When the Drive-Thru Will Save You (#318)

I am not a fan of car culture. I believe in public transportation: trains, the subway, buses. Do not get me started on the lost and lamented Los Angeles Red Car.

But damn, cars came in handy during COVID-19. Cars were a way to maintain social distancing in drive-thru testing sites. There were Ubers and Lyfts for those who didn’t dare brave buses, even with masks. There was Instacart for those who didn’t dare brave the grocery stores. With restaurant dining off-limits, at least you could still pick up a pizza or have it delivered.

Drive-in Theaters became a thing again. Fast-food restaurants brought back carhop service. We went from Escape Rooms to Stranger Things: the Drive-Into Experience. The majority of Americans opted for road trips this Spring Break, rather than risk flying.

Aside from take out, Andy and I mostly skipped the resurgence of car culture.

Until it was our turn for vaccinations.

Andy, being part of some top-secret national defense project, and being asthmatic, was up first. Now, a lot of folks are very pro-Pfizer (the first vaccine out), which requires two shots. But since all the vaccines will keep you from being hospitalized or dying, I’m with the California website My Turn, which says, “the best vaccine is the first one you can get.”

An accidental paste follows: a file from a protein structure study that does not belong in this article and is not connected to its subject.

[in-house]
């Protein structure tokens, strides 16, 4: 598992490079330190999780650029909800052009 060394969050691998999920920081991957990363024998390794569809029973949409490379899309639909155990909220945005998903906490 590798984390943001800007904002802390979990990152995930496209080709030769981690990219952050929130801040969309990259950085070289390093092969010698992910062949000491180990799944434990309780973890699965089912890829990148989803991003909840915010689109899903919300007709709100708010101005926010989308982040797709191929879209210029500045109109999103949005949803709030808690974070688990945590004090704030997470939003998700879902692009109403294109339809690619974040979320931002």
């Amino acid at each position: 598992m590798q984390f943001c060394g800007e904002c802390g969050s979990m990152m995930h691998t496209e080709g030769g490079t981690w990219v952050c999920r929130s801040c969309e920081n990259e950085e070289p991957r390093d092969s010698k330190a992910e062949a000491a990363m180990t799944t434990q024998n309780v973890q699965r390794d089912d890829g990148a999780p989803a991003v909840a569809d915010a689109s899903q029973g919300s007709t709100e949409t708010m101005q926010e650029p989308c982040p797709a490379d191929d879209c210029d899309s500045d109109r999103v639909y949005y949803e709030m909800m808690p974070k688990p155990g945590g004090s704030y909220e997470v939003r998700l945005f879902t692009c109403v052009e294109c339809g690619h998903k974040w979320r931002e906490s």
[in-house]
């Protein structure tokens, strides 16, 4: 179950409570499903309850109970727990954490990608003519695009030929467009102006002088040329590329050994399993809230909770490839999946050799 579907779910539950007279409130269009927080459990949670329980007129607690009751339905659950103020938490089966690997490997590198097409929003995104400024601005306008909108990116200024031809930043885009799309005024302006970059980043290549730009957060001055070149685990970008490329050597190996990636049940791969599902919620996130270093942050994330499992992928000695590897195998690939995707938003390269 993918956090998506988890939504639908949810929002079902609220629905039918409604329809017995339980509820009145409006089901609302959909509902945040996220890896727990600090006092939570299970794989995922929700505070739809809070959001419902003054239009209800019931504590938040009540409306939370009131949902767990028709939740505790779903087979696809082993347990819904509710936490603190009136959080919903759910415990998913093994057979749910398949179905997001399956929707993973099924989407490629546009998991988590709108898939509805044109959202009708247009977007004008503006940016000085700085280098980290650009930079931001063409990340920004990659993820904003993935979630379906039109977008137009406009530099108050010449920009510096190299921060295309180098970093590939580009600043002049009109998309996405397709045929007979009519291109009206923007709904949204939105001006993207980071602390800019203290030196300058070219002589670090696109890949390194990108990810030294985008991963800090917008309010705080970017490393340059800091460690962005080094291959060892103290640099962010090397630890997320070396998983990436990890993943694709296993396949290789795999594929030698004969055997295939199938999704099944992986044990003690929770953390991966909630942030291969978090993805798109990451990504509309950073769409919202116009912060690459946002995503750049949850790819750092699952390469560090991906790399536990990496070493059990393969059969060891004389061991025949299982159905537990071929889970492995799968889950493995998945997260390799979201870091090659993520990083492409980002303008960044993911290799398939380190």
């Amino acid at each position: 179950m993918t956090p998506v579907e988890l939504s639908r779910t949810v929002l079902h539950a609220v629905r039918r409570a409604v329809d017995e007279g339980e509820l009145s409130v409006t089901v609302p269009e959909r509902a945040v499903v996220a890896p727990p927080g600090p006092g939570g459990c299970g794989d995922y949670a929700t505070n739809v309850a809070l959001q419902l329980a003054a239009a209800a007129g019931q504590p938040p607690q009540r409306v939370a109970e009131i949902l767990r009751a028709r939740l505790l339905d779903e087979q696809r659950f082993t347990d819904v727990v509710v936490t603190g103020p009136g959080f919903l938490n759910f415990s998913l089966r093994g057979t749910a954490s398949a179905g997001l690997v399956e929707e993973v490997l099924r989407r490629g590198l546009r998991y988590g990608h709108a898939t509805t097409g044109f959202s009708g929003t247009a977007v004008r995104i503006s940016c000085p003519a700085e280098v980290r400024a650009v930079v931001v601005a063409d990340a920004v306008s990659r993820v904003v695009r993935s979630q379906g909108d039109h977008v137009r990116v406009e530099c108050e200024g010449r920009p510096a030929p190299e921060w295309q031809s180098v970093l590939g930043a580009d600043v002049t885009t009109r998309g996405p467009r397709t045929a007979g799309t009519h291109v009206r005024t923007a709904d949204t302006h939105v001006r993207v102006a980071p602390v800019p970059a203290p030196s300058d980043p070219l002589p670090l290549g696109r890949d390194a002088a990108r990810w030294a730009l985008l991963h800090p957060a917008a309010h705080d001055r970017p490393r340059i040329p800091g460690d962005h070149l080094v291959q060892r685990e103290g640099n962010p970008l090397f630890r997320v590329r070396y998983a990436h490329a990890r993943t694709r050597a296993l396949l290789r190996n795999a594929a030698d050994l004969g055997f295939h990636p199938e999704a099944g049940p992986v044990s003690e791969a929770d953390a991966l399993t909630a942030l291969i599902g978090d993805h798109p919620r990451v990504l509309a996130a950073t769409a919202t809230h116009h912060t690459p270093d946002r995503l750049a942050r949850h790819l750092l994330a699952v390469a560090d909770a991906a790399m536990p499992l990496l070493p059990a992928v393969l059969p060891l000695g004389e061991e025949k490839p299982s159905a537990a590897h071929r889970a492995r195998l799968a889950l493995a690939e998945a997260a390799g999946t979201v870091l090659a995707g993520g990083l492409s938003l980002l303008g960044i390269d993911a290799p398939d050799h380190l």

The first appointment Andy could get was the Pfizer vaccine at the LA Forum at the beginning of March. Run by volunteers, Andy drove up on Sundays, three weeks apart. He reported that it was smooth sailing, with minimal traffic and no wait times.

The first appointment I could get was last Friday afternoon, for the Johnson & Johnson vaccine. (Andy reported that his coworkers eligible at the same time couldn’t get appointments as quickly as I did, possibly because they don’t get up at 5 AM. At least there’s one good thing about having a kid who wakes up early.)

The vaccination site was a drive-thru at Cal State Los Angeles, run by the California Office of Emergency Services. In practical terms it meant the vaccination site was being run by the National Guard.

It also meant I would have to brave a fifty mile round trip through Friday afternoon traffic. In Los Angeles.

So be it.

There’s an LA-specific greeting card that says, “I love so much I’d take the 10 to the 101 to the 405 for you!”

True love has nothing on inoculation against death. For the COVID vaccine, I took the 405 to the 91 to the 710 (because the 110 had 3 accidents). The 710 was stop and go, because it was, as always, filled with big rigs hauling containers from the Port of Los Angeles. Those trucks can’t accelerate quickly and thus cannot merge for shit.

About the time I exhausted my supply of swear words, I arrived at Cal State LA. There was a ton of signage, plus literally thousands of orange cones to make sure everyone went the right way. For 5 minutes, we literally followed cones around the campus and through two parking garages.